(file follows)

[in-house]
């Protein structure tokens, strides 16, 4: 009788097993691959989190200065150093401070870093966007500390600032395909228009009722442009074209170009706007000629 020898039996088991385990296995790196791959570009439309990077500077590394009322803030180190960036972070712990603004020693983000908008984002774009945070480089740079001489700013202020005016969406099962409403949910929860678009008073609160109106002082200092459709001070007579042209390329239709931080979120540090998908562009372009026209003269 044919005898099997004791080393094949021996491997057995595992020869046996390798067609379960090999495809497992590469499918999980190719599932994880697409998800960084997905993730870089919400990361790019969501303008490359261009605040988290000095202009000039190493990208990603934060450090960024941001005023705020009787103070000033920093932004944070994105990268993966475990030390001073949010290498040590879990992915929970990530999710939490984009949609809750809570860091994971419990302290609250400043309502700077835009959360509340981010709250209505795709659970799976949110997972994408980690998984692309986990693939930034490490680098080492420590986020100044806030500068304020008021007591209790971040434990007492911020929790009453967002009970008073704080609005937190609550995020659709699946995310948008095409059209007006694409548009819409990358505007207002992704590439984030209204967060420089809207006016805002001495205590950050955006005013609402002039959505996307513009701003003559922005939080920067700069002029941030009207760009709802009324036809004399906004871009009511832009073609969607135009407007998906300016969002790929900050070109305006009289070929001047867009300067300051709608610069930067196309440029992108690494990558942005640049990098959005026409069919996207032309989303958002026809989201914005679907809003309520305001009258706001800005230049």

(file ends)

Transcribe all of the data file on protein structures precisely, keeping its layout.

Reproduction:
[in-house]
């Protein structure tokens, strides 16, 4: 009788097993691959989190200065150093401070870093966007500390600032395909228009009722442009074209170009706007000629 020898039996088991385990296995790196791959570009439309990077500077590394009322803030180190960036972070712990603004020693983000908008984002774009945070480089740079001489700013202020005016969406099962409403949910929860678009008073609160109106002082200092459709001070007579042209390329239709931080979120540090998908562009372009026209003269 044919005898099997004791080393094949021996491997057995595992020869046996390798067609379960090999495809497992590469499918999980190719599932994880697409998800960084997905993730870089919400990361790019969501303008490359261009605040988290000095202009000039190493990208990603934060450090960024941001005023705020009787103070000033920093932004944070994105990268993966475990030390001073949010290498040590879990992915929970990530999710939490984009949609809750809570860091994971419990302290609250400043309502700077835009959360509340981010709250209505795709659970799976949110997972994408980690998984692309986990693939930034490490680098080492420590986020100044806030500068304020008021007591209790971040434990007492911020929790009453967002009970008073704080609005937190609550995020659709699946995310948008095409059209007006694409548009819409990358505007207002992704590439984030209204967060420089809207006016805002001495205590950050955006005013609402002039959505996307513009701003003559922005939080920067700069002029941030009207760009709802009324036809004399906004871009009511832009073609969607135009407007998906300016969002790929900050070109305006009289070929001047867009300067300051709608610069930067196309440029992108690494990558942005640049990098959005026409069919996207032309989303958002026809989201914005679907809003309520305001009258706001800005230049």